Schauberger understandably chose the first option (insisting that his helpers must no longer be regarded as prisoners) and so an intensive period of study began. After the SS college, where the research was taking place, was bombed, Schauberger and his team were transferred to Leonstein, near Linz. The project they initiated there was a ‘flying saucer’ powered by a ‘trout turbine’.

One of the problems faced by the Nazi ufologists is to explain the complete absence of palpable evidence. There is no period of history more thoroughly examined than 1939-1945, and no subject more closely examined than the Nazis, and more particularly, the SS. Had there been any reality in the claims for the construction and testing (or more) of high-speed flying disc technology by the Third Reich during that period, then we would have every reason to expect that it would have been discovered, reported, and analysed by writers and researchers far more competent than those referred to above. Yet it never has been.

Nonetheless, there is a recurrent and developing counter-cultural argument that insists these extraordinary events actually took place. It is a theory that has sold millions of books and videos, and it continues to fuel a belief that, given just a few more months, the true genius of the Nazis, the fanaticism of the SS, and the inspiration of the Führer would have won through, and the Allies – no, not just the Soviet Union, but all the Allies – would have been defeated.

While I’m happy to be challenged by solid evidence, I’ve found no reason to believe that Viktor Schauberger knew anything of this. I think he died before it was made up. He never built a flying disc, let alone one that flew using some unknown and unprecedented method of propulsion. He wasn’t sought out by Hitler or the SS, didn’t choose slave workers from Mauthausen to assist him, and wasn’t held by the Americans after the war because of his technical knowledge and achievements.

If the Russians burned his flat down, I doubt that they even knew whose flat it was. The only truth seems to be that he visited the USA in the 1950s, leaving behind him components of two experimental water turbines; the objects that Zündel (who adorned them with Nazi insignia) said flew.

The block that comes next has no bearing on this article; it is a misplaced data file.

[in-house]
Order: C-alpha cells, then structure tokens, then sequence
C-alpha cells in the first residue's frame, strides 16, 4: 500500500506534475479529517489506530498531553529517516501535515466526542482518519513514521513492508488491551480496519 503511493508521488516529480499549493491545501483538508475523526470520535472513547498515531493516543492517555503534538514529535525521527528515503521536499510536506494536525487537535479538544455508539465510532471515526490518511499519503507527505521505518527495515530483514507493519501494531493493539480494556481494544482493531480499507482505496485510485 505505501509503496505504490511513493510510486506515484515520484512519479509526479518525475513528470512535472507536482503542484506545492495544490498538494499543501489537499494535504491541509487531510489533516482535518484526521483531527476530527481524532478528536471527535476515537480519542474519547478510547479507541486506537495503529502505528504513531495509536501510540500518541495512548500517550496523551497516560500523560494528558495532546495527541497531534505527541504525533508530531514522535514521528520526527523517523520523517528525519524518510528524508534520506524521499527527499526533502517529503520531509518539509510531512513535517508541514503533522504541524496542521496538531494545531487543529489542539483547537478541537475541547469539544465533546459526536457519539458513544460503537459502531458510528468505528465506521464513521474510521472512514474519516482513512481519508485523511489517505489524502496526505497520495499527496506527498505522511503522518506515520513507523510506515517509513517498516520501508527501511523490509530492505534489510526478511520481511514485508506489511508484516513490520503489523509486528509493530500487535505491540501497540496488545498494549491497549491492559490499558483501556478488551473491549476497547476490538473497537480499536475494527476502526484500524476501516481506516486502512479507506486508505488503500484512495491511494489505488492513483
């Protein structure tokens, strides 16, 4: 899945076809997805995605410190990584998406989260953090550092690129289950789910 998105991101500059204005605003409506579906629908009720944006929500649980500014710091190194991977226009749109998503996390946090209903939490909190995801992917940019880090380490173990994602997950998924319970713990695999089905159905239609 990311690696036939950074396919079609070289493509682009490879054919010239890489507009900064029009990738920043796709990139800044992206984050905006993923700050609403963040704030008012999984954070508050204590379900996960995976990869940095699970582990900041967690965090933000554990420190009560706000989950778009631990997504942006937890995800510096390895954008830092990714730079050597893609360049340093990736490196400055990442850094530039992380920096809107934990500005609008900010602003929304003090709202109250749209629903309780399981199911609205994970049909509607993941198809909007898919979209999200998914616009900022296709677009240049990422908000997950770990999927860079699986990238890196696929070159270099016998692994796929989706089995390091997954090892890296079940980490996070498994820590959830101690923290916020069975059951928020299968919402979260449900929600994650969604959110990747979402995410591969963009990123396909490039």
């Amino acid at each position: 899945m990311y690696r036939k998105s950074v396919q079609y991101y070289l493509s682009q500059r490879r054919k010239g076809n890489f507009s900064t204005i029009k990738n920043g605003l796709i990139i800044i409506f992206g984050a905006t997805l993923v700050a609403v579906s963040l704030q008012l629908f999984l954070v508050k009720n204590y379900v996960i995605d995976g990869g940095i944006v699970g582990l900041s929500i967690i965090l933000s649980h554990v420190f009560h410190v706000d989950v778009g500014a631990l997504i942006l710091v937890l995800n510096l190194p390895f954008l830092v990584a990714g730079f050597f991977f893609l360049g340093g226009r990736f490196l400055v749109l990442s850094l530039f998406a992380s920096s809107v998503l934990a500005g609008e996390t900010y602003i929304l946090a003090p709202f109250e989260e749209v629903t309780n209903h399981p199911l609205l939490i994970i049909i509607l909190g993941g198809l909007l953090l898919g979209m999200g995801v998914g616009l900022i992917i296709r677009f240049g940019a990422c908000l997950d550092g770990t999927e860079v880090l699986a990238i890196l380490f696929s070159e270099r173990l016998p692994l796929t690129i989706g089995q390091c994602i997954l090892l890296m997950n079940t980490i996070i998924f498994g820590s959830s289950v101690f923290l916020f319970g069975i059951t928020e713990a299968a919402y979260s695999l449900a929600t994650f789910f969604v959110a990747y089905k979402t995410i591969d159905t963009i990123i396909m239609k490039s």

The 'Balkenkreuz is NOT a Nazi Symbol!

I have been told, all too often, not to use the term ‘Nazi UFOs’, because this is really about secret and suppressed technology. It just happens that the Germans were clever enough to invent it, and even if Ernst Zündel manufactured or exaggerated some of the facts, then he only did it for the money.

On ‘The Zündelsite’, in the ‘Zündelsite Zgram’ for 26 December 1998, the matter is explained in his own words. He says of his publications and his radio appearances:

I realised I had discovered a potent publicity tool with this topic – which would get me lots of free time on radio and TV shows, to expose other, more ‘politically incorrect’ topics to vast audiences... I slipped in lots and lots of ‘Revisions of History’... I talked about the disinfecting procedures to protect the valuable worker inmates in the Dora-Mittelwerke rocket underground assembly factories... I mentioned the medical facilities in the camps, the calorie count of the meals served, etc... The UFO books themselves also had very important politically otherwise impossible-to-tell messages embedded within them, such as the National-Socialist Party program and Hitler’s analysis of the Jewish question...

All that – and I made a fine bundle of money! The money I made from the UFO books I invested in publishing the booklets "Die Auschwitz-Lüge" - a translation of The Auschwitz Lie, Dr Austin App’s booklet 'The Six Million Swindle' and "A Straight Look at the Third Reich'; and, of course, later, "Did Six Million Really Die?' by Richard Harwood.

If Zündel’s own account is to be believed – and I think it probably is – then his fictions about Nazi UFOs have funded the distribution of Holocaust revisionist material around a substantial part of the world. So, at the end of the day, there’s more at stake here than just tall tales and technological fantasies; there would appear to be a good ethical argument to stop repeating such fictions and to put the ‘Nazi UFO’ mythos to rest once and for all.

Zündel's real beliefs about UFOs are not clear. Frank Miele summarized it well in his article “Giving the Devil his Due” concerning Zündel's book UFOs: Nazi Secret Weapons?:

The book argued that what are usually described as flying saucers from outer space are actually Nazi secret weapons, still being launched from a hole in the ice in Antarctica. This may be why he jokingly told me...that I was dealing with the "real lunatic fringe." In a later phone conversation, Zündel told me that the UFO book was in fact a ploy.

"I realized that North Americans were not interested in being educated. They want to be entertained. The book was for fun. With a picture of the Führer on the cover and flying saucers coming out of Antarctica it was a chance to get on radio and TV talk shows. For about 15 minutes of an hour program I'd talk about that esoteric stuff. Then I would start talking about all those Jewish scientists in concentration camps, working on these secret weapons. And that was my chance to talk about what I wanted to talk about."

"In that case," I asked him, "do you still stand by what you wrote in the UFO book?" "Look," he replied, "it has a question mark at the end of the title."